Looking for more information on conservation topics? We’ve got you covered. The WNRCD has compiled extensive resources including; partner organizations, links, educational information, tools, publications and more for your use.
Landowner Assistance Guide
The Winooski Natural Resources Conservation District partnered with Friends of the Winooski River as part of the Winooski Headwaters Project to create an online guide of all the resources available to land owners living along the Winooski River. This includes agricultural producers, residential, businesses and even cities and towns. This guide is the first time all the resources available to land owners have been pulled together in a single location.
Science and Technology Training Library
Through this webinar portal you can stay up-to-date with the latest research and industry practices in forestry, conservation, bioenergy, climate change and natural resources. Most of our user friendlyprovide the opportunity to accrue continuing education credits, from professional accrediting organizations such as Society of American Foresters, International Society of Arboriculture, The Wildlife Society, Certified Crop Advisors, and others. You can receive continuing education credits for select live and on-demand webinars, which makes refreshing your knowledge on natural resource topics from your desktop fast, economical, and easy.
Resources related to road salt application Best Management Practices, up-to-date research, equipment, regulations and training’s.
Resources related to Wastewater, septic systems, and E.coli bacteria. Up-to-date research, lists of Best Management Practices, municipal resources, example scoop the poop resources, septic system upgrade information and more.
Scoop the Poop Resources
Resources related to agricultural Best Management Practices, up-to-date research, regulations, funding opportunities and more.
Important information and presentations on the RAP’s can be found here.
As invasive species are a concern within all of the WNRCD focus areas, we have compiled a detailed list of resources that can help landowners, farmers, foresters, and those interested in spread prevention and invasive species mitigation.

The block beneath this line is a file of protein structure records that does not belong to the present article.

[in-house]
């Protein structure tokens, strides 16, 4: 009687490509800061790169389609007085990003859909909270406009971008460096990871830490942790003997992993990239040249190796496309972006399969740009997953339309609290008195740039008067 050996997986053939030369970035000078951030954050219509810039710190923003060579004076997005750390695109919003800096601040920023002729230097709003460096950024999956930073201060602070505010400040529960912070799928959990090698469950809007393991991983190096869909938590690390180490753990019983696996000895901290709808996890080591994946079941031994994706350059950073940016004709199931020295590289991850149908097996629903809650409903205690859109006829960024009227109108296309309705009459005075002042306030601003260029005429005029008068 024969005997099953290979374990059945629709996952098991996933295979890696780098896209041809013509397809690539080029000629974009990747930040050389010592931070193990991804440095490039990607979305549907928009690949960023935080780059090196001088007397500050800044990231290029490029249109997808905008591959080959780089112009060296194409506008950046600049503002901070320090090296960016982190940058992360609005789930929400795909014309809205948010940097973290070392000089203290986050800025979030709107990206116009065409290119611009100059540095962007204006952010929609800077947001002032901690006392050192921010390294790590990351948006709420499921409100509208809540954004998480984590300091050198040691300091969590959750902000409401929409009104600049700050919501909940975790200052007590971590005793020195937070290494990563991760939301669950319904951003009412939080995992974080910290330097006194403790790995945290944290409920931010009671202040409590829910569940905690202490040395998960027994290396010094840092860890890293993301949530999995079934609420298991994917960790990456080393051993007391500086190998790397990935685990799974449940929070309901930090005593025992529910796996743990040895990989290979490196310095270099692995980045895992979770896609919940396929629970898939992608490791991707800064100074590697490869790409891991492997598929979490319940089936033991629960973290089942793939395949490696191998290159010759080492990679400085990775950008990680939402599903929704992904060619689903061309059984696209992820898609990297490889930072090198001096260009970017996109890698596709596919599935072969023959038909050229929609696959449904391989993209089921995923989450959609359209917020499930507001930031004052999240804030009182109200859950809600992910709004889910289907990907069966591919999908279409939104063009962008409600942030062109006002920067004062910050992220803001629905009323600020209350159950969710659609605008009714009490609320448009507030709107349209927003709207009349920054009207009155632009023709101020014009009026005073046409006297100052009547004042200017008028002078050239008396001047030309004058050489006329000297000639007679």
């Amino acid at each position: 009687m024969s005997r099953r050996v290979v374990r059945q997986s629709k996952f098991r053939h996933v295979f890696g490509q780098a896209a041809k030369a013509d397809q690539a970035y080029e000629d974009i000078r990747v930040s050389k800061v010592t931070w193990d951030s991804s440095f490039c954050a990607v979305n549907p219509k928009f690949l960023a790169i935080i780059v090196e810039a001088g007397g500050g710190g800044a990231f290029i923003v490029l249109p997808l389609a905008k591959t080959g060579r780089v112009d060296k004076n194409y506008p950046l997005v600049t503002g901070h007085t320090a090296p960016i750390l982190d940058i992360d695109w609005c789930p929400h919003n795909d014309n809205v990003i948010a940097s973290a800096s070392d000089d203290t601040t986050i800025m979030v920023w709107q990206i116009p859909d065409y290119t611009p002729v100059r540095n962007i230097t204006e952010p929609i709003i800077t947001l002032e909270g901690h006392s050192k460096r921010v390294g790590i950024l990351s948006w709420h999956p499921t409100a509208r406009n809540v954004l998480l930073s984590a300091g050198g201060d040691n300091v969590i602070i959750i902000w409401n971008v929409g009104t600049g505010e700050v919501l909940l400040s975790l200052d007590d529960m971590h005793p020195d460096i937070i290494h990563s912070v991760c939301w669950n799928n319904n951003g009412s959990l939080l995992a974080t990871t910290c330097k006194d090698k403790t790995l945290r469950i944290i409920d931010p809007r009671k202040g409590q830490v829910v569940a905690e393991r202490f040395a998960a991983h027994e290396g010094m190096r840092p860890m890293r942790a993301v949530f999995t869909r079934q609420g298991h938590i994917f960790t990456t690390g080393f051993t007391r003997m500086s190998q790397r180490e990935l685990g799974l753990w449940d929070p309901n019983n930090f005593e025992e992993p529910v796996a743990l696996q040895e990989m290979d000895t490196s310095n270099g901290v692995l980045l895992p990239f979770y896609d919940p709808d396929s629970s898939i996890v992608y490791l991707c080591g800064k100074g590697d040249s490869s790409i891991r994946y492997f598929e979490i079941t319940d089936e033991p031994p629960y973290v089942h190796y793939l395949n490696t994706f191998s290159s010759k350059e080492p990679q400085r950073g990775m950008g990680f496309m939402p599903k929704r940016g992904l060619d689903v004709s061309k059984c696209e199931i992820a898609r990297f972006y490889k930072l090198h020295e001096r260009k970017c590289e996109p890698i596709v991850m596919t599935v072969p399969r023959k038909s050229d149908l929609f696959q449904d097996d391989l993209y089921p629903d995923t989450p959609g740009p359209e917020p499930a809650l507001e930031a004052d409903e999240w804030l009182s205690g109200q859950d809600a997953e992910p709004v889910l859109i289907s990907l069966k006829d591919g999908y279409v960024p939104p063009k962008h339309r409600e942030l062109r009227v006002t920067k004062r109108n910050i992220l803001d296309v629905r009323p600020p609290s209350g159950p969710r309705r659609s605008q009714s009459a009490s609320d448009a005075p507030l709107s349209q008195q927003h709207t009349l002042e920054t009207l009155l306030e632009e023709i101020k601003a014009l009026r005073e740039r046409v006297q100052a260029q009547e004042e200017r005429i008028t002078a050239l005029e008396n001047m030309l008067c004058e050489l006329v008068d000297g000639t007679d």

There are many mapping and resource tools available to assist homeowners, municipalities and organizations with projects, the WNRCD has compiled a list of online mapping resources and tools that can be utilized for the planning and implementation of conservation projects.
Forests are an important component of Vermont’s landscape, providing a myriad of benefits to both people and wildlife. They serve as homes and refuges for countless animal species. They provide timber and maple sap to help bolster our economy. They filter and clean water. They offer countless recreational opportunities to adults and children alike. Our forestland is at risk: from development, improper management, and even climate change. The WNRCD has compiled resources for landowners, municipalities, businesses and organizations who want to better manage and protect their trees.
TMDL’s or Total Maximum Daily Loads are the calculation of the maximum amount of a pollutant that a waterbody can receive and still meet state or federal standards. When TMDL’s have been put in place, there are accompanying plans that identify the pollutant, waterbody’s that are impacted, reductions needed and ways to implement the reductions.
The WNRCD has compiled a list of resources for landowners, municipalities and those interested in concerning our natural resources on wise watershed stewardship. A watershed is an area of land where all water travels to the lowest point – a river, stream or lake. Water slides down the sides of the area from the highest point to the bottom of the watershed, like rain falling in a large bowl or basin. On its way, the water travels over land, across fields, forest, lawns and city streets, or seeps into the soil and travels under ground (ground water). We may not always realize it, but no matter where we go we are in a watershed. Whether it’s a watershed as large as the Winooski or as small as a backyard, human actions have an impact.
The WNRCD has within our boundaries the largest city in Vermont (Burlington) and the capital (Montpelier). With over 47 communities of people calling the WNRCD home, there is an impact from developed areas on water quality that is directly linked to stormwater. The WNRCD has compiled a list of resources for municipalities, homeowners, and associations who want to implement sound urban conservation practices. Best Management Practices include low impact development, rain gardens, and more